Totus Tuus: Marian Suffering and Pope St. John Paul II

Today for the first time in the liturgical calendar, the Church celebrates the feast of Pope St. John Paul II.  For many of us as we were growing up, JPII – as we affectionately call him – was the only pope we had ever known, thanks to his long pontificate from 1978 until 2005.  There is so much that one could reflect on about the man today, but I want to focus on just one aspect of his life, thanks to a work of art I stumbled upon yesterday.

The image of JPII reproduced below is part of a huge canvas about 40 feet long and 30 feet wide.  It depicts the Coronation of the Virgin Mary following her arrival in Heaven, and was painted by contemporary Spanish artist Raúl Berzosa Fernández (born 1979).  The work covers the ceiling of the Oratory of Santa Maria Reina (Mary, Queen of Heaven) of the Hermandad de las Penas (Brotherhood of the Sorrows) in the Andalusian city of Málaga.  The painting took 6 years to completeand was just finished and dedicated a month ago.

The Brotherhood is one of the religious associations which participate in the famous Holy Week processions in Spain.  Each of these groups typically has their own church or chapel where they preserve the elaborate floats and statues used in these processions, and where members gather throughout the year for prayer, services, and to encourage the local community in their faith.  This particular group cares for two historic images used during Holy Week: one a highly-detailed sculpture of Christ on the Cross, and the other of the sorrowful Virgin Mary, weeping over the pains being suffered by her Divine Son.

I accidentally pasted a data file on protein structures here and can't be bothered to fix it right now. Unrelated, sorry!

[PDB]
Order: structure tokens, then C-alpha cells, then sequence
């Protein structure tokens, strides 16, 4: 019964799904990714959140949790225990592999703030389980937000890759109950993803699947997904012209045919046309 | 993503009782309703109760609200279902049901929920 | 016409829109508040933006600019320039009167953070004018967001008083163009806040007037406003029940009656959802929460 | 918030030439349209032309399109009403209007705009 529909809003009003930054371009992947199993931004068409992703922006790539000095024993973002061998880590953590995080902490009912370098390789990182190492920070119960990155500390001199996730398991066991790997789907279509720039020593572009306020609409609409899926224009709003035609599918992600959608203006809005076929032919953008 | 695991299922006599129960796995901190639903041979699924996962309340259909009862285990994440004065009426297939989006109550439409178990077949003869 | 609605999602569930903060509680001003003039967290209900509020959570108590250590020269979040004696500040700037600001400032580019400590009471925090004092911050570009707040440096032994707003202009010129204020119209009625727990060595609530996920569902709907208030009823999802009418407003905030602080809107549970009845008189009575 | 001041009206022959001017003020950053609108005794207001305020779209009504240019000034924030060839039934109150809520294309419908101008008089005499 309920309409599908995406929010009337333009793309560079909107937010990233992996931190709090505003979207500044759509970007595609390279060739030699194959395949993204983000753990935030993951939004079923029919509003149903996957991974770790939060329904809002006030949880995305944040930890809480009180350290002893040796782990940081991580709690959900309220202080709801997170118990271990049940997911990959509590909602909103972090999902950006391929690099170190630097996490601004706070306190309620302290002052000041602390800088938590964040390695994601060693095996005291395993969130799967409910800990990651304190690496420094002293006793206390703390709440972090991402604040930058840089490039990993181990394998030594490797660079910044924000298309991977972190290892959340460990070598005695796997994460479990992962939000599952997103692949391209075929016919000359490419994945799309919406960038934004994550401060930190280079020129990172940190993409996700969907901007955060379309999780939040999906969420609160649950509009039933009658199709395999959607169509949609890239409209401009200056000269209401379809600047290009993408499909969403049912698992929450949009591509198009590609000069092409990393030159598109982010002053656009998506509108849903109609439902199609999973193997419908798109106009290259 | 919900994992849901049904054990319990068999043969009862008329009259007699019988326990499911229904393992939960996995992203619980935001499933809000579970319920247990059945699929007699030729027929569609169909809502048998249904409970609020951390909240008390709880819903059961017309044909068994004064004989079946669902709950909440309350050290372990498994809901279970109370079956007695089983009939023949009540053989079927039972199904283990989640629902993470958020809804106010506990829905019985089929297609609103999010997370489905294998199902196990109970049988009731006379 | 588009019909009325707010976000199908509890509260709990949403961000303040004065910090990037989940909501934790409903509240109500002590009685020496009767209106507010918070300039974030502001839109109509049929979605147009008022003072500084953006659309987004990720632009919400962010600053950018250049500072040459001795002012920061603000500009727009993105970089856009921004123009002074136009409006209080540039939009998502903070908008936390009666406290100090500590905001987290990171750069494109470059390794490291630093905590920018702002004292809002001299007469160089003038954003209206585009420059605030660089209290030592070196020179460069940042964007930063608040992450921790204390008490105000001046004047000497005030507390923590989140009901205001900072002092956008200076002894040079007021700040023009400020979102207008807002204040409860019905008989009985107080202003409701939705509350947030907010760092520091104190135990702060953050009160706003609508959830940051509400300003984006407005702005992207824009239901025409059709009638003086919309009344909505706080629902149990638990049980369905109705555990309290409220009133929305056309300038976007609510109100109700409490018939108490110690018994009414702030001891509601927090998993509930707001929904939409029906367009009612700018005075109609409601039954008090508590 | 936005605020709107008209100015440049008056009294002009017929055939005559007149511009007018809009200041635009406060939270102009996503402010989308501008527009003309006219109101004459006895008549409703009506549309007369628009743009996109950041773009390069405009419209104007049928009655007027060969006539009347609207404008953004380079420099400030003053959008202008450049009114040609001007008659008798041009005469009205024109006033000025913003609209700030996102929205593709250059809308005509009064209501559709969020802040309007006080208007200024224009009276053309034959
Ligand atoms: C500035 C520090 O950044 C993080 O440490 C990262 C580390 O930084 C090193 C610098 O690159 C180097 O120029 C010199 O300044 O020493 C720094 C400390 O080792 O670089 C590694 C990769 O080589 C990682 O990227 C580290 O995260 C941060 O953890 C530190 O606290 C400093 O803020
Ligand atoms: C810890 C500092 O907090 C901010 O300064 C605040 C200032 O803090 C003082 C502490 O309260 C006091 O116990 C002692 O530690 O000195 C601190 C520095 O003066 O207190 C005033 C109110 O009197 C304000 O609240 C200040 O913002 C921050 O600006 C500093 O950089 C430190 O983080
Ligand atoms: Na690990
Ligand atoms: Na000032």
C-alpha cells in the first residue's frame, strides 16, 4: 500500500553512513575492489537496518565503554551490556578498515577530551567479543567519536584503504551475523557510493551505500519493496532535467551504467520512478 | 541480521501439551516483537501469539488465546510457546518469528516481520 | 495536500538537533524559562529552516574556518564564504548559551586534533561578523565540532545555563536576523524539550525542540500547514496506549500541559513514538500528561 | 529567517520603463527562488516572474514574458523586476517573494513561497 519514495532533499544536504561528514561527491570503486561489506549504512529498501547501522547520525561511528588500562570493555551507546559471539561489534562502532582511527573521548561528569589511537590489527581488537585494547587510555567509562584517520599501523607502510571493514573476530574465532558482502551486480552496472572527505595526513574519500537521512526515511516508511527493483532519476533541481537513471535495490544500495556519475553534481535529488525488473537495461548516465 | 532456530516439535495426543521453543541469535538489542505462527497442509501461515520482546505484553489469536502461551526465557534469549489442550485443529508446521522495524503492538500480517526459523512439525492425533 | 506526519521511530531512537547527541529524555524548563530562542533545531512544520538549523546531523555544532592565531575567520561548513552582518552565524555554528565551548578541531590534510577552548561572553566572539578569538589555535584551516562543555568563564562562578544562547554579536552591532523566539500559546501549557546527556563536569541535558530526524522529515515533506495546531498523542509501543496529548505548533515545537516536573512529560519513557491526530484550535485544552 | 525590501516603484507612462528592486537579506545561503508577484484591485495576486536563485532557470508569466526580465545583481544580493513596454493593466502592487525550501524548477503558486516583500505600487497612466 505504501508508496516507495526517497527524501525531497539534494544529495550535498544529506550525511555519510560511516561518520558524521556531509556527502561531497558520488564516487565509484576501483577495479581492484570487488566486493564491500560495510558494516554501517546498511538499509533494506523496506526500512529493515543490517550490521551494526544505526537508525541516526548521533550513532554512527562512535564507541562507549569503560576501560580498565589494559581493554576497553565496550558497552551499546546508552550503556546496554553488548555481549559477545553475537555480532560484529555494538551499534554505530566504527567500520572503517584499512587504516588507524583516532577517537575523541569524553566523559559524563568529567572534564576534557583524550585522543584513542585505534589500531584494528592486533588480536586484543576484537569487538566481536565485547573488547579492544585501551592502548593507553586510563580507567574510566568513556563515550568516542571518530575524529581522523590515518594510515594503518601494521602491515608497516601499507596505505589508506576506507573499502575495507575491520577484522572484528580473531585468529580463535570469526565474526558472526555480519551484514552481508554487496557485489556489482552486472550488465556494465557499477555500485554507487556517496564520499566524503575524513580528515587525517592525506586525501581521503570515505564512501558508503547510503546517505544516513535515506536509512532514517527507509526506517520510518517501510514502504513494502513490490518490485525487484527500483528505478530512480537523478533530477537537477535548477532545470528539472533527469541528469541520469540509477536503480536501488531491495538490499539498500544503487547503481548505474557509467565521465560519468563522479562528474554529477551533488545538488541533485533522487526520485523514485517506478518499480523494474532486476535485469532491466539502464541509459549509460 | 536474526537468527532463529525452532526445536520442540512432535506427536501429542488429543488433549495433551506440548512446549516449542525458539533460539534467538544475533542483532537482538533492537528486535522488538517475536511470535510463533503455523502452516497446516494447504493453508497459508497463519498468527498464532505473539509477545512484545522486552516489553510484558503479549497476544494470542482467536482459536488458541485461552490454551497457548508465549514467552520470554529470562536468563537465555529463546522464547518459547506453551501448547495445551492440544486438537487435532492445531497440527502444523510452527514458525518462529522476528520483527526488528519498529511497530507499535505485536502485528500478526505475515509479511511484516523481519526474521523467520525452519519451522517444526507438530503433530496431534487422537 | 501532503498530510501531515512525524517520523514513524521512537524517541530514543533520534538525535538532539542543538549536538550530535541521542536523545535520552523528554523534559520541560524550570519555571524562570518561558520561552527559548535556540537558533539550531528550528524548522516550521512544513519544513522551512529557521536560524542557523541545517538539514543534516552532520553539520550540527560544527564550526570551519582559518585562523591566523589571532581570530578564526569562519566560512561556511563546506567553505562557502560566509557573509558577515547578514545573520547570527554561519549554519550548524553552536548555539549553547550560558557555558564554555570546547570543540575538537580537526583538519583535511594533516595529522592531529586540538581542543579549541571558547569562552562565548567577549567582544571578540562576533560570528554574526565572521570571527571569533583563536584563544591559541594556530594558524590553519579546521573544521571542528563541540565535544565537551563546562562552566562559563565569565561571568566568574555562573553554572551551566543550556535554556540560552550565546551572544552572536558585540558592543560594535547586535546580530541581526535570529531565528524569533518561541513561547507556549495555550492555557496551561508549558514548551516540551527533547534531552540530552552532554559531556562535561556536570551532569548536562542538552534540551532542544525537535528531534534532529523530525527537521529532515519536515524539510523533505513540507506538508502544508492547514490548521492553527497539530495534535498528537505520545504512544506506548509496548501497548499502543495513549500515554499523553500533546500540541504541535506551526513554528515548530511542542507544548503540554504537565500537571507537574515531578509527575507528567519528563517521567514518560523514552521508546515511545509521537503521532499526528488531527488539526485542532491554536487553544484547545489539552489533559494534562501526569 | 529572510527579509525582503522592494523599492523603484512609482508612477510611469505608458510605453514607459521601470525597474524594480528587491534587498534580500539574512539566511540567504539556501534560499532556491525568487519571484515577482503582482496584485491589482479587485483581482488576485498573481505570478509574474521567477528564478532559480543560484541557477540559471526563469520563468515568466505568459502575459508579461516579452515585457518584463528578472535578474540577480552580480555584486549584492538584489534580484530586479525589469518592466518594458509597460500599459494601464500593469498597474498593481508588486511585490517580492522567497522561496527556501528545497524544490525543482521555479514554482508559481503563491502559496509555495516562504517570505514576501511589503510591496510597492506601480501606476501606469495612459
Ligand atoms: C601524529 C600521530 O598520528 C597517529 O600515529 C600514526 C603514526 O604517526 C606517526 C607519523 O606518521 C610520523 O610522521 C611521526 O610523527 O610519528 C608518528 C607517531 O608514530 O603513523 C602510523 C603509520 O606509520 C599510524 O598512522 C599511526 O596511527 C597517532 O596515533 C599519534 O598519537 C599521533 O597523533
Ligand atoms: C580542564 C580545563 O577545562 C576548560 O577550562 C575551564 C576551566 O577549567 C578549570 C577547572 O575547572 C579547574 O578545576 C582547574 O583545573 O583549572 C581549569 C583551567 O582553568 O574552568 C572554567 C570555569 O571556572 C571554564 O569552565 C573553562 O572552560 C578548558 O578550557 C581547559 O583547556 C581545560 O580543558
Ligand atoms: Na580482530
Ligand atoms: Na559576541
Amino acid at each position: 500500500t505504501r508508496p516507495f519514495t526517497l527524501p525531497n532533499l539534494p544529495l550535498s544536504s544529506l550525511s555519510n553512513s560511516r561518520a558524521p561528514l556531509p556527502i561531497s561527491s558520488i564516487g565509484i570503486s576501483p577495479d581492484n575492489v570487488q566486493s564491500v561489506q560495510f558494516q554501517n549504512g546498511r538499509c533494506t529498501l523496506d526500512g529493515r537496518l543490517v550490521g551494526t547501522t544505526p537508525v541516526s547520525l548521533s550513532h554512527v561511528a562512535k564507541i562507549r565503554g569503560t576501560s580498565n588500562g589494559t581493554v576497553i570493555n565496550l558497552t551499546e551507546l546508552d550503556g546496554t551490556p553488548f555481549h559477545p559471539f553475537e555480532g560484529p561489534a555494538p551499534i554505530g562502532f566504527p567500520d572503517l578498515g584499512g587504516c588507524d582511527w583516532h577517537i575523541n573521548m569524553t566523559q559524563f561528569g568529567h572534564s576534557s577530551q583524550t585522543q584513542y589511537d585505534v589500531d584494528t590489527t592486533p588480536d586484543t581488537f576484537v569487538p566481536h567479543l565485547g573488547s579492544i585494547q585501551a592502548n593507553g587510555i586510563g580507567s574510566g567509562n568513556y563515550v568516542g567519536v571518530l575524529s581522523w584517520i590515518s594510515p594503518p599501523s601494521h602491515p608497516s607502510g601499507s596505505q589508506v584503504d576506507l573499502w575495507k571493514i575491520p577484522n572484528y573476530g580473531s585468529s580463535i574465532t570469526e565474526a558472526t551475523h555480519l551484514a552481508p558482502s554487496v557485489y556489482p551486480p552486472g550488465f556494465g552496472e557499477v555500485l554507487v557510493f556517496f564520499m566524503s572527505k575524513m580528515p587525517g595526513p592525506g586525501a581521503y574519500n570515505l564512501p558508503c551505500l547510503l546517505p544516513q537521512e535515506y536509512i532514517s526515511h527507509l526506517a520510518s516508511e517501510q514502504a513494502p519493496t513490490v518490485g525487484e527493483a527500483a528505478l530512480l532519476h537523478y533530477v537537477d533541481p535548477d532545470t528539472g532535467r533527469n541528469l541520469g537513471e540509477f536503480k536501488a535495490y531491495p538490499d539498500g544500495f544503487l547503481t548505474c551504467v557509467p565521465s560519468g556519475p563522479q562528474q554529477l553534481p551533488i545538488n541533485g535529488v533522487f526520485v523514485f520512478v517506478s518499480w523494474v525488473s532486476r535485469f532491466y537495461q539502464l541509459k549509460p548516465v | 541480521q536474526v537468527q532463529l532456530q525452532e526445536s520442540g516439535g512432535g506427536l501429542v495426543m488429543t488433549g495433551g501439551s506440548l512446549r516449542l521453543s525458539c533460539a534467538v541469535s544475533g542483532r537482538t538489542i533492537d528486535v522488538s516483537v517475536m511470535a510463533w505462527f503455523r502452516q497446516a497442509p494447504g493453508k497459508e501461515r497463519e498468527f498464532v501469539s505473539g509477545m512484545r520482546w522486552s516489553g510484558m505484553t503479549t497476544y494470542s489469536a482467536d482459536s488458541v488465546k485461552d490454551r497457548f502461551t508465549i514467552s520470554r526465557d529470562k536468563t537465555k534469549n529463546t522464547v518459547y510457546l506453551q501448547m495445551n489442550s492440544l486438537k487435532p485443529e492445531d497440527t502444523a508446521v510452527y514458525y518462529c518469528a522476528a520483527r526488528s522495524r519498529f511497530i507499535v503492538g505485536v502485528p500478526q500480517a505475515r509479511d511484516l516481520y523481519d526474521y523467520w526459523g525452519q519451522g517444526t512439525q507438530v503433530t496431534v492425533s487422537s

Not only is Sr. Berzosa Fernández’ work magnificent, it demonstrates that the study of classical art is not yet dead, thank goodness.  Yet it also gives us an image of the late Pontiff in a wider theological context, not simply as a portrait.  As one of the figures in a piece celebrating the Blessed Mother, in the chapel of a group dedicated to meditating on the suffering which she and Her Son endured, the presence of St. John Paul II in this painting is more than simply a pious inclusion. It exemplifies the Pope’s deep understanding as a result of his own, personal suffering of how Mary’s example of suffering along with Her Son can lead us to better follow Him.

St. John Paul II’s devotion to Our Lady, particularly at her shrine of Czestochowa in Poland, and at Fátima in Portugal following the attempt on his life, is well known, of course.  His motto on his Papal coat of arms was the same which he had as Cardinal Archbishop of Krakow, “Totus Tuus” – “All Yours” – referring to the opening consecration to the Virgin Mary of St. Louis de Montfort. The coat of arms also featured an initial “M” beneath the cross, recalling the presence of the Blessed Virgin beneath the cross at the Crucifixion, witnessing the suffering of her Son and sharing in His sorrows.  And sorrow was something JPII understood all too well, under the Nazis, later under the Communists, and still later in surviving an assassination attempt and suffering the ravages of Parkinson’s disease.